How will that pain feel when I get married? How will that pain feel when I have children of my own? How will that pain feel when those children are old enough to ask me about my Dad, their Grandpa? How will that pain feel in all those moments, big or small, when I need my Dad the most?
I can’t answer, because I just don’t know. But I know that the common denominator in all of this is a feeling of loss. A feeling of being robbed from a life taken too soon.
I know this truth: You can only feel tremendous pain if you’ve lived in tremendous love. You can only feel this absence if there’s love that is missing. You can only feel loss because of love. And my Dad loved me. And I loved him.
Yes it’s been four years, but I was fortunate to know that for 26 beautiful years, I lived on this Earth with the shining example of what a Father should be. And I’m thankful that I didn’t just have him here for those 26 years, but that I truly lived life with him for those 26 years. He was more than a Father. He was a Dad.
When I think back over those 26 years, I can’t think of a time where I went for more than a week without seeing him or talking to him. I went to college locally and stayed in my hometown after graduation, so I’ve had a privilege that I know not everyone has in this life.
But there was always one constant when you saw my Dad after a period of absence, be it short or long: a warm welcome home. A smile. A hug. A tender greeting delivered straight from his ridiculously caring heart.
It brings tears to my eyes to think that I might not have always appreciated those welcomes. It hurts my heart to know that I haven’t had one of Dad’s greetings in four years.
But it renews my soul and gives me unbelievable hope to know that the greatest greeting is yet to come.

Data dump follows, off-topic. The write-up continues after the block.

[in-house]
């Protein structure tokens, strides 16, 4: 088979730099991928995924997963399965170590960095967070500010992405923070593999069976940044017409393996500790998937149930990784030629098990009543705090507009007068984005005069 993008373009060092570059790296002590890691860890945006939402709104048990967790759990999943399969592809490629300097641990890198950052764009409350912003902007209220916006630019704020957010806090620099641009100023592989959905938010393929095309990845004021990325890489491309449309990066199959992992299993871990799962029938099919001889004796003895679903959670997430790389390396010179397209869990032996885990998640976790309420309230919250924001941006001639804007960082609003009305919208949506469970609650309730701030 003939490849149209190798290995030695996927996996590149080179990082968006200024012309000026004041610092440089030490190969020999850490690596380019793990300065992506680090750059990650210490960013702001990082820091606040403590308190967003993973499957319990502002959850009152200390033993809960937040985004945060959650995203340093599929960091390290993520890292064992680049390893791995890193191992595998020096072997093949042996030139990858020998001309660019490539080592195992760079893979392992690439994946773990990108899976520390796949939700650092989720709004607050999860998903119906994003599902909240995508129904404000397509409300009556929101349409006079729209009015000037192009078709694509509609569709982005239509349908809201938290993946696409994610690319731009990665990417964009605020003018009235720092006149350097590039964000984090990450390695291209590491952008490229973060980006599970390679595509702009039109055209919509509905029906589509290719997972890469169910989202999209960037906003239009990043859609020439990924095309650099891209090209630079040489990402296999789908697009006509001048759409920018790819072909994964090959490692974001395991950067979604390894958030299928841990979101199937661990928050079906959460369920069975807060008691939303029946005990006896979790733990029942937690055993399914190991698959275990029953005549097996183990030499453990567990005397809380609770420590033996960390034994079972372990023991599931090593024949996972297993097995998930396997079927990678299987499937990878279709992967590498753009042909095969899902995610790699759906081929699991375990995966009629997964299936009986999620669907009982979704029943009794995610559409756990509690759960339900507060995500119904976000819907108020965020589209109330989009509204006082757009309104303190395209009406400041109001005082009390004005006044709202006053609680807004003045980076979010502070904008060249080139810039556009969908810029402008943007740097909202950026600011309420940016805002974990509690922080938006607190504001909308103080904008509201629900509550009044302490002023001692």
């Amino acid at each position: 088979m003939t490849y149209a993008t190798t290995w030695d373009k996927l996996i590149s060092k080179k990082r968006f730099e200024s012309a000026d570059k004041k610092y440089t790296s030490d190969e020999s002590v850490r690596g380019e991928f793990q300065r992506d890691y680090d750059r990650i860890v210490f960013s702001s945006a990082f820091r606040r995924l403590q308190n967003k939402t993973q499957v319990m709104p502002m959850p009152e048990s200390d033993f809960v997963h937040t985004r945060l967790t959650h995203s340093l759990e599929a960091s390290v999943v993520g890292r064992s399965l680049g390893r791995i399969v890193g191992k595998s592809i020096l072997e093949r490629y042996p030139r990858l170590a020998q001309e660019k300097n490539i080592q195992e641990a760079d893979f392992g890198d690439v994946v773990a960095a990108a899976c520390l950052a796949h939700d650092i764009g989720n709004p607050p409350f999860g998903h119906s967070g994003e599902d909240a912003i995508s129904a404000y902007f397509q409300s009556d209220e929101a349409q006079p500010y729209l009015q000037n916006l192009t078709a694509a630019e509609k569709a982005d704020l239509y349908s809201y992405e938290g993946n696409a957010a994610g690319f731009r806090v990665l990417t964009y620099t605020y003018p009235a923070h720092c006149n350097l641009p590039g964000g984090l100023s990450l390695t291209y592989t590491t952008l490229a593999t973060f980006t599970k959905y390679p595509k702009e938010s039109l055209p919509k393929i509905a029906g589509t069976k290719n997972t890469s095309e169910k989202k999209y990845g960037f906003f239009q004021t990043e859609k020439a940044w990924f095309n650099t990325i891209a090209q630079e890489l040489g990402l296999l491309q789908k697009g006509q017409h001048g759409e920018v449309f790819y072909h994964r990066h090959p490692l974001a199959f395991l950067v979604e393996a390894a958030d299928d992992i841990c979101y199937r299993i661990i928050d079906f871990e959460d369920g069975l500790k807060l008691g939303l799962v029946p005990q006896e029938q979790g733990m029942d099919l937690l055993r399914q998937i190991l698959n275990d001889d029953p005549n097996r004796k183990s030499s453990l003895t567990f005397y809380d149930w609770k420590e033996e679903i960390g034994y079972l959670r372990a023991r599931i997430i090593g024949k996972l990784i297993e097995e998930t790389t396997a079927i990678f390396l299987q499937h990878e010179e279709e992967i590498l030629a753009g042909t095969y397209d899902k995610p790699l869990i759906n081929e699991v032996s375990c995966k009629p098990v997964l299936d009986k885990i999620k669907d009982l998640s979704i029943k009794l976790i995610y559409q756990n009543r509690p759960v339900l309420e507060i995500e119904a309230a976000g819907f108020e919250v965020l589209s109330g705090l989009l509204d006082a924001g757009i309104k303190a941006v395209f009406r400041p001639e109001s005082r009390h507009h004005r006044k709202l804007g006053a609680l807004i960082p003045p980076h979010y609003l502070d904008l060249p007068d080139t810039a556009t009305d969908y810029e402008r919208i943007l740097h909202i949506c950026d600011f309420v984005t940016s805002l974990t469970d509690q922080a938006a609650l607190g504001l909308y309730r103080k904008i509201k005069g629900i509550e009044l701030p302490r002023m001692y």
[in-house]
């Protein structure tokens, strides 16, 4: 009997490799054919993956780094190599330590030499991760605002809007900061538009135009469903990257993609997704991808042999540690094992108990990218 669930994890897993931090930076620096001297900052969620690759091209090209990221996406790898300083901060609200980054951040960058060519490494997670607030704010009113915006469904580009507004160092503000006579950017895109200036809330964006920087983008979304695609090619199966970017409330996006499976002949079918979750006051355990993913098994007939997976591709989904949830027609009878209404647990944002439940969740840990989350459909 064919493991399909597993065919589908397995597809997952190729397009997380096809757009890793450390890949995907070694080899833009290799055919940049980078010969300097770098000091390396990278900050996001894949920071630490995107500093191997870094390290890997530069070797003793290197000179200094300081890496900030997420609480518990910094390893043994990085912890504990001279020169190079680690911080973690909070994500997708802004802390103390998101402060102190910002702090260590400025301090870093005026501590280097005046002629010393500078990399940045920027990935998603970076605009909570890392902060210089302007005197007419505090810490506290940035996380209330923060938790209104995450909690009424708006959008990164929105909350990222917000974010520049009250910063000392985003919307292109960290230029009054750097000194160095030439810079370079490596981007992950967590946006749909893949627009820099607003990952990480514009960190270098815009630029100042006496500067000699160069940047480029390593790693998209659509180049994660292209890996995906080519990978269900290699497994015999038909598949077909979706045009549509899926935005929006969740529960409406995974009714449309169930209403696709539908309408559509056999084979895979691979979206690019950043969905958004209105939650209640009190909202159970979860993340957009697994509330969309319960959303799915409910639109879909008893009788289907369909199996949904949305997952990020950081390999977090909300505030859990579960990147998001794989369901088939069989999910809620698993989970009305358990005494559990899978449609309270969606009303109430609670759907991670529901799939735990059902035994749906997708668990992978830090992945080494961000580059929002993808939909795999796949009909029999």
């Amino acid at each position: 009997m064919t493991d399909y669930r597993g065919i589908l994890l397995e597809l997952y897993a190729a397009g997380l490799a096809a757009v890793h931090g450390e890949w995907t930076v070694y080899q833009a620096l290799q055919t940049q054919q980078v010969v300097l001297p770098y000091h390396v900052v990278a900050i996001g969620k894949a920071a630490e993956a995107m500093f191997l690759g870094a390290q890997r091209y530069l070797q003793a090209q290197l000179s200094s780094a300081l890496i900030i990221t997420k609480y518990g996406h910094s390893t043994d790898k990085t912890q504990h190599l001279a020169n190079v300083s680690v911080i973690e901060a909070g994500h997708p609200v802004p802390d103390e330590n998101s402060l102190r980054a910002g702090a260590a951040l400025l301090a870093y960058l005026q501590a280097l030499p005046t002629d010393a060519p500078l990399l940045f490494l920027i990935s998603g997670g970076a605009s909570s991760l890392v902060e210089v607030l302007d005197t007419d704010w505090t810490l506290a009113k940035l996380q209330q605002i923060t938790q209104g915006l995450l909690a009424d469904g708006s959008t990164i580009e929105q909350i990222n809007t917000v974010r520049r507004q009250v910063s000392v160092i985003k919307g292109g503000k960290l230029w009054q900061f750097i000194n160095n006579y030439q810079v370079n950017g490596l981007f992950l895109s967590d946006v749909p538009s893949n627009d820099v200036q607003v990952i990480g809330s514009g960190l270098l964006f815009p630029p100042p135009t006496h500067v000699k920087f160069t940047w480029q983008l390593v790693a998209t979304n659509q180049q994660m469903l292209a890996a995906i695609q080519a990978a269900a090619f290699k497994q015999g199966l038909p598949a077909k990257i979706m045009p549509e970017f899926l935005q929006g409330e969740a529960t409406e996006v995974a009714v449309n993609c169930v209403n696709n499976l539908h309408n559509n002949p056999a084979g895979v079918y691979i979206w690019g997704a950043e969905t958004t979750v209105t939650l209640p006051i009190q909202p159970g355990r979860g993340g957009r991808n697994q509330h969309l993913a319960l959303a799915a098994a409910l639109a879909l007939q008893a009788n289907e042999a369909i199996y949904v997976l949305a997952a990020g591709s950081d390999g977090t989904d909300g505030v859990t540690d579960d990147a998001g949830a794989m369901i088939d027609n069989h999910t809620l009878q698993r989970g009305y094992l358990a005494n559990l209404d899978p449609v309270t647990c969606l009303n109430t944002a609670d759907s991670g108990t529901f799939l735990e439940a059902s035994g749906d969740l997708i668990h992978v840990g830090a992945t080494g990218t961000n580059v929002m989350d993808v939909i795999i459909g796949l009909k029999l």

Yes, I believe that my Dad will be waiting there for me when I eventually reach the paradise that God has promised me in Eternity. I’ll recognize my Dad, but he will be perfect in every way, even though he already seemed perfect to me when he was here on Earth. God promises the miraculous on the other side, so who knows…maybe my Dad will even have a full head of hair?! Selfishly, I hope he’s still bald when I get there. Because that’s how I remember him. I’m sure we will have a good laugh about his head either way.
I look forward to that good laugh. I look forward to seeing my Dad again, and I have each and every day over these past four years.
And I look forward to never, ever having to say goodbye to him again.
When I visualize the journey over these last four years as a physical terrain, I see what God means when he talks about life being full of hills and valleys. The valleys have been numerous and they have been deep since that awful July morning. They have been full of darkness and doubt and anger. And yes, as hard as it may be to imagine, there has been wonderful mountaintops where life has seemed happy again. Of course these moments have been tinged with sadness, but to think that life after loss is always hopeless just isn’t true. Life still has tremendous moments of beauty, thanks to the God I serve.